“My dearest Papa,

I have kept hoping that I would be finally able to go on with the literary and philosophical studies for which I believe myself fit. As for a law office, I assure you I wouldn’t stick it out for three days.

I still believe that anything I do outside philosophy and literature would be just so much lost time…”

Despite the sibling rivalry, Robert showed full support of Marcel’s literary pursuit and even helped edit the elder brother’s manuscripts after Marcel’s untimely death.

Aren’t we all familiar with this situation as children?

We at times are in the unfortunate position of a child who still wants to devote him/herself to their father. Yet, s/he also has his/ her own stance in life, defending what s/he is,  what s/he wants to pursue in life, whom to marry, etc.

Seeing Marcel defend bravely his literary pursuit, I know that every child, including me, must never be afraid of expressing their minds or opinions even though often children are overshadowed by fathers.

So if you think you cannot make your father proud in HIS own perspective/ stand point, why not trying to make him proud in YOUR own way?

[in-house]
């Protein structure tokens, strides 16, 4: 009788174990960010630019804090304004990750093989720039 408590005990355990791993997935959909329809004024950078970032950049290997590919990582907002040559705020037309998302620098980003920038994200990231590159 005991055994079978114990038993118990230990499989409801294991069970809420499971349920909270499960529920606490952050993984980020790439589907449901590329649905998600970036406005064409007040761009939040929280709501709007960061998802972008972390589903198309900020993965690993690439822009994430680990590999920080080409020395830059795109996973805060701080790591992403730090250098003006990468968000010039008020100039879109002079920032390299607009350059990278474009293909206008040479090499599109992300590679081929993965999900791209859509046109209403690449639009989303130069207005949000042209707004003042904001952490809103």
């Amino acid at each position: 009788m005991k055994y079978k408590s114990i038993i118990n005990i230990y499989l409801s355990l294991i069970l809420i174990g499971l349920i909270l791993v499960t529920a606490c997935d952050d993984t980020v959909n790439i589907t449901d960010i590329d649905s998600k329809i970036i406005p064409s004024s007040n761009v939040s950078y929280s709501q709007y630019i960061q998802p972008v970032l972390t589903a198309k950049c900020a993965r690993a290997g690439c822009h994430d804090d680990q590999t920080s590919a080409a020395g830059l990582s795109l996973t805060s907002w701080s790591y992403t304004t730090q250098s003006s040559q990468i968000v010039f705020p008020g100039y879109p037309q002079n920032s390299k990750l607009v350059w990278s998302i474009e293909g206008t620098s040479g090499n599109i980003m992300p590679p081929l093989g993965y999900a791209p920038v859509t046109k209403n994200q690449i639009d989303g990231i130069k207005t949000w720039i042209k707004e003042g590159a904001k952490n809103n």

Marcel might be just a sickly, fragile son with little or no aptitude or knack for medicine or laws but I bet, should Adrien know how much Marcel his son is now admired for his literary achievement and how human race still celebrates his works and brilliance even after his death, the disappointed father might turn proud and accept Marcel as a whole human being. (*/)

“Night at the Museum”: An Attempt to Revamp the Image of National Museum of Indonesia

[Photo credit: MuseumNasional.or.id]
National Museum of Indonesia (Museum Nasional) that night was unusually hectic and bright, when it was supposed to be silent and dark. Some crowd consisting of youths was spotted, scattered throughout the museum. They seemed to have fun as night set in.